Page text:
Liquidity Risk in Insurance:
Academic, Industry and Regulatory Perspectives
Riccardo Appolloni, Head of Group Risk Operating Framework, Generali
Dr. Matteo Sottocornola, Senior Expert on Financial Stability, EIOPA
Dr. Christian Kubitza, Researcher/Lecturer, University of Bonn
Dr. Barbara Kaschützke, Researcher/Lecturer
Chair of Investment, Portfolio Management and Pension Finance, Goethe University
Life insurers are important long-term investors on financial markets. Due to their long-term investment horizon they cannot quickly adapt to changes in macroeconomic conditions. Rising interest rates in particular can expose life insurers to liquidity risk as policyholders could terminate insurance policies and invest at relatively high market interest rates. In this context, the 18th ICIR Talk on Insurance and Regulation event addressed the topic of liquidity risk in insurance with insights about identification of liquidity needs and resources, management and optimisation of liquidity position as well as about latest developments from academic, regulatory and industry perspectives followed by a panel discussion.
At the 18th ICIR Talk on Insurance and Regulation, organized by the International Center for Insurance Regulation (ICIR), Riccardo Appolloni (Assicurazioni Generali), Dr. Matteo Sottocornola (EIOPA) and Dr. Christian Kubitza (University of Bonn) discussed the economic impact of liquidity risk for life insurers from an academic, regulatory and industry angle moderated by Dr. Barbara Kaschützke (Goethe University).
Taking an industry perspective, RICCARDO APPOLLONI, Head of Group Risk Operating Framework of Generali, emphasized the importance of liquidity risk management in the insurance business. “A significant shortfall in liquidity could cause the sudden collapse of an insurer, even if it is well capitalized”, Appolloni stated. Therefore, accurate liquidity planning and implementing a liquidity management framework is key to prevent liquidity shortfall in case of unexpected cash outflows. Moreover, insurers need to estimate the right level of liquid resources to be held in their balance sheet, in order to avoid opportunity costs arising from the need to sell assets at discount – especially in a low and negative interest rate environment when investors can earn a liquidity premium from financial markets.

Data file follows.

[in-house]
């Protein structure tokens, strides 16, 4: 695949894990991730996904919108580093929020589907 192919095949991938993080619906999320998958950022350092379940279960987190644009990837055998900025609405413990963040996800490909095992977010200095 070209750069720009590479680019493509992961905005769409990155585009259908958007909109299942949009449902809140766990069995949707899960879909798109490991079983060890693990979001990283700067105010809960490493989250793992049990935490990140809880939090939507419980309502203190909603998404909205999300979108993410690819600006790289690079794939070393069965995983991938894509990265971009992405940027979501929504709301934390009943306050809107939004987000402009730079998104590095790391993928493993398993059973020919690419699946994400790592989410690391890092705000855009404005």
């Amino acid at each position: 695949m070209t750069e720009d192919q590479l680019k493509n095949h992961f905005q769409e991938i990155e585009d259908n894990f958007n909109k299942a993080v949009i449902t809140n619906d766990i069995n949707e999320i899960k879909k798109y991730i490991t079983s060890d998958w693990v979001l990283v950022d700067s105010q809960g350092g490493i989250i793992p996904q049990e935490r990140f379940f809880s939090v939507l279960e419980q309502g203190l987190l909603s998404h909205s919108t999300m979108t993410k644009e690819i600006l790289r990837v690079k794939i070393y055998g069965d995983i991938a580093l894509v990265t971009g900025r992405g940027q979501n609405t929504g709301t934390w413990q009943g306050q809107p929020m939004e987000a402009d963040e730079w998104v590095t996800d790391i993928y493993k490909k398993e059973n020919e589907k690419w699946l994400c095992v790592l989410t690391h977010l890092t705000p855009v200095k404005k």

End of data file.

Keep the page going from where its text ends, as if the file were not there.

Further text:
Appolloni roughly outlined that generally a liquidity risk management framework includes – apart from needs and resources – risk metrics and tolerances, time horizons, stress scenarios and a contingency plan. While a single insurance company is limited to its own resources such as, premiums, cash inflows from asset redemption and liquid assets e.g. commercial papers, an insurance group could make use of intra-group loans and cash pooling to provide short- and mid-term liquidity, Appolloni said. Appolloni called for an aligned approach towards the assessment and management of liquidity risks and suggested that the insurance sector should benefit from the bank’s experience.
DR. MATTEO SOTTOCORNOLA, discussed the topic from a regulatory perspective. He agreed with Appollonis assessment that insurers currently tend to shift their asset allocation towards less liquid assets due to the low/negative interest rate environment. However, on the liability side, life insurers showed constantly low lapse rates in previous years. Consequently, despite the decrease in the liquid asset ratio, local supervisors in the EU countries would not take liquidity risk as a major concern.